United Kingdom

Unique Circumstances And Special Sensibilities

The environment for restitution claims to Nazi-looted art discovered in museums in the United Kingdom has evolved since the mid-1990s, especially in the last ten years.

Public opinion in Britain about Nazi-looted art has been shaped in part by history. First, Britain was an allied power, and while viciously attacked from the air, it was never occupied —and Britons were never persecuted at home. There was a level of comfort knowing the looting did not happen in the UK. Some people realized, however, that the art market in London (in the 1930s and after the war) was preeminent when markets on the continent were greatly diminished. Looted art could have made its way to the UK. Second, the discussion of claims and rightful ownership in the art community (museum personnel, lawyers, government officials, and academics) was centered for years on questions of antiquities. Discussions about ownership and morality focused on the Elgin Marbles from the Parthenon in Athens, acquired for the nation in the early nineteenth century by an Act of Parliament and for almost 200 years in the British Museum. The antiquities debate was further heightened by exposés of the contemporary art market and its exposure (complicit and otherwise) to recently looted antiquities. Clear lines of advocacy on each side had been articulated and passionately argued for years before the questions about Nazi-looted art arose in the late 1990s.

The distinctions—legal, ethical, and historical? between the problem of Nazi-looted art and the market in looted antiquities were blurred by pre-existing views on dealing in antiquities that were clandestinely dug up and smuggled from countries that forbid their export. The U.K. also has a law prohibiting its national museums from de-accessioning items in their collections, which was relied on to defend the retention of works of art to which the museums in any case might never have gained good title under common law. A bill was introduced to remove this obstacle so that British national museums could legally restitute if the Spoliation Advisory Panel so recommends. The Holocaust (Return of Cultural Objects) Act 2009 became law on November 13, 2009 and remains in effect for a period of ten years only.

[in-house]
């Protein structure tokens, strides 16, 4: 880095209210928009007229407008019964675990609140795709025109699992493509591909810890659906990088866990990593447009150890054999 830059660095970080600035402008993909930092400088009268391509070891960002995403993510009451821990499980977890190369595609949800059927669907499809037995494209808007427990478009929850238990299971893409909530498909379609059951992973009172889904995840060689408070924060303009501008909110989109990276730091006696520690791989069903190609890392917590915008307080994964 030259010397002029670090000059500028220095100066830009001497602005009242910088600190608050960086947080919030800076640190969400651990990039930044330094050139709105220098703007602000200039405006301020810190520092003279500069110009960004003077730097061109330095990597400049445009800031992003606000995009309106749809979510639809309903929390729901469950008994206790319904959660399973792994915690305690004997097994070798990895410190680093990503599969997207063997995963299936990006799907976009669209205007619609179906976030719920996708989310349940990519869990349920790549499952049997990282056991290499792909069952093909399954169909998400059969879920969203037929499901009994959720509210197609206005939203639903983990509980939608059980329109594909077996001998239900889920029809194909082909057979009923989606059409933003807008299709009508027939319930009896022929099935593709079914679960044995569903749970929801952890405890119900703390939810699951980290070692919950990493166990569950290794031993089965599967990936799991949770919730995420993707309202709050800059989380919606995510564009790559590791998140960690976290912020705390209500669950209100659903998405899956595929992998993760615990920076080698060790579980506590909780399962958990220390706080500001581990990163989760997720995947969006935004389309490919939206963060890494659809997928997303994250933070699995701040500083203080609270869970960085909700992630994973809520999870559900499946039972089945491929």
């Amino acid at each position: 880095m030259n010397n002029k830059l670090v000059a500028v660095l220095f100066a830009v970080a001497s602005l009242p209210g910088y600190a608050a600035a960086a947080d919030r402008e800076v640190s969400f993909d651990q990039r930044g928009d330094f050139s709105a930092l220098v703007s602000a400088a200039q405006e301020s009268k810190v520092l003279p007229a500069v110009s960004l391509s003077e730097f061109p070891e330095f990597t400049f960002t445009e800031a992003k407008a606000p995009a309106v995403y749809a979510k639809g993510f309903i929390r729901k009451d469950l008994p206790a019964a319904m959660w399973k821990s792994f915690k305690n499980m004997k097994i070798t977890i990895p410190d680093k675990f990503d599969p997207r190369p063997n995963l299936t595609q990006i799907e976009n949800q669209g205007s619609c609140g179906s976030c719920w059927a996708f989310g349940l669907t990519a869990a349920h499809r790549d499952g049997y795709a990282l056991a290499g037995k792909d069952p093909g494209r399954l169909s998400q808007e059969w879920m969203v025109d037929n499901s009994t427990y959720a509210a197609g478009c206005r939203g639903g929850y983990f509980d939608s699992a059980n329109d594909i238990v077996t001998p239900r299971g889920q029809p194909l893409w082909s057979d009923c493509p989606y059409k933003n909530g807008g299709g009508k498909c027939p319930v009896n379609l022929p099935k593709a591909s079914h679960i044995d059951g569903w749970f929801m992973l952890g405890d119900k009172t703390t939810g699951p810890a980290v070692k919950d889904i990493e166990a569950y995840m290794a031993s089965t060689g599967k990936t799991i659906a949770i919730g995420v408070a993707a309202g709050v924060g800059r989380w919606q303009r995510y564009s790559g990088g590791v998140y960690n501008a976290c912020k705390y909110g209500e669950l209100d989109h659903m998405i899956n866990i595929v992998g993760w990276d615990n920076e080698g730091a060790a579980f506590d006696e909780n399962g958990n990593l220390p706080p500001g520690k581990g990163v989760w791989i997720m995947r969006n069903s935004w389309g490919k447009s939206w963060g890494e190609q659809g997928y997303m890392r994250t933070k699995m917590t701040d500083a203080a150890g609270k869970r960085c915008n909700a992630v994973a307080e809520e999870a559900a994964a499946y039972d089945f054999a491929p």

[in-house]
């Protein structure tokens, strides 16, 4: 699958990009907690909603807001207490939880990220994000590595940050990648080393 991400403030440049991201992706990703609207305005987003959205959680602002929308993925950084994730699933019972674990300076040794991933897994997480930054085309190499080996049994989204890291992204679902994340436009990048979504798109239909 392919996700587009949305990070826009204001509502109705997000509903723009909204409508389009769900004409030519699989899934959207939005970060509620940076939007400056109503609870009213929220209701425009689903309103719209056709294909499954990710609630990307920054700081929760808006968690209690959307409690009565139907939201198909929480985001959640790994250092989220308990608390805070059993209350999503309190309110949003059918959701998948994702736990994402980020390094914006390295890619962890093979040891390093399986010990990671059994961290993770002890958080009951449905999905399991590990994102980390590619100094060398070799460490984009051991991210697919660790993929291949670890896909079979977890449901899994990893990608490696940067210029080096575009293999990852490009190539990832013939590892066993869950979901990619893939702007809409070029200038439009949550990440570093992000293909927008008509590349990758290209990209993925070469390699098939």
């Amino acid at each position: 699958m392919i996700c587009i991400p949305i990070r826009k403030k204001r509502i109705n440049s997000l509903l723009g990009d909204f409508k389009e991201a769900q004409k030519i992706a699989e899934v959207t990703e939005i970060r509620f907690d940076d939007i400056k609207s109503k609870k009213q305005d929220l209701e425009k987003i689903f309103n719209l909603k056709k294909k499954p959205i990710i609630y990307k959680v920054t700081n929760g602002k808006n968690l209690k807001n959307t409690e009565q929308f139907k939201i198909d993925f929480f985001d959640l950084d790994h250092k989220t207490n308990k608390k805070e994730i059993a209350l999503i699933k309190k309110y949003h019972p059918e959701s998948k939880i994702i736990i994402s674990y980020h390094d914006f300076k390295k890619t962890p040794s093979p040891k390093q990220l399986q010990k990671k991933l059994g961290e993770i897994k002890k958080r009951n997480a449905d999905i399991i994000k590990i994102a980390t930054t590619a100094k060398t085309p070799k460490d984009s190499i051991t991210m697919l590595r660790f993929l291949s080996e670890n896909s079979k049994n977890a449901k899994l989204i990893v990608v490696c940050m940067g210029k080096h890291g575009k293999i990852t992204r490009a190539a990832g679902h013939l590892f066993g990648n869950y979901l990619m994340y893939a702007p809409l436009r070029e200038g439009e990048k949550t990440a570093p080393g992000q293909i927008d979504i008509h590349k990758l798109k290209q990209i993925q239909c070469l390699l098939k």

In the United Kingdom in the last ten years, several Jewish organizations and advocacy groups for Nazi persecutees set about the task of changing public opinion and working to restore looted art to claimant families. Among these was the not-for-profit Commission for Looted Art in Europe founded in 1999. In addition, the Art Loss Register, a business, decided to offer its listing service free of charge to claimants of Holocaust-looted art. After the Washington Conference on Holocaust-Era Assets (1998), the U.K. government set up the Spoliation Advisory Panel to mediate disputes between current possessors and claimants of Nazi-looted works of art. Its first recommendations came in 2001. The Spoliation Panel's website explains its formation, powers, and membership. It also provides texts explaining all the cases on which it has issued recommendations.

In 2009, the panel recommended against the return of some old master drawings in the Courtauld Gallery claimed by heirs of Curt Glaser. Here, with links on the left of this page, we supplement the documents posted on the Panel's website with relevant recent correspondence. In the opinion of CAR, the decision of the Spoliation Panel against the claimant was without merit.

Mair von Landshut (active c.1485 � 1510), Portrait of a young Woman holding a Flower
Considered by the Spoliation Panel in 2006, this painting will remain in the Ashmolean museum in Oxford which received it as a bequest in 1968.

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Press & Scholarly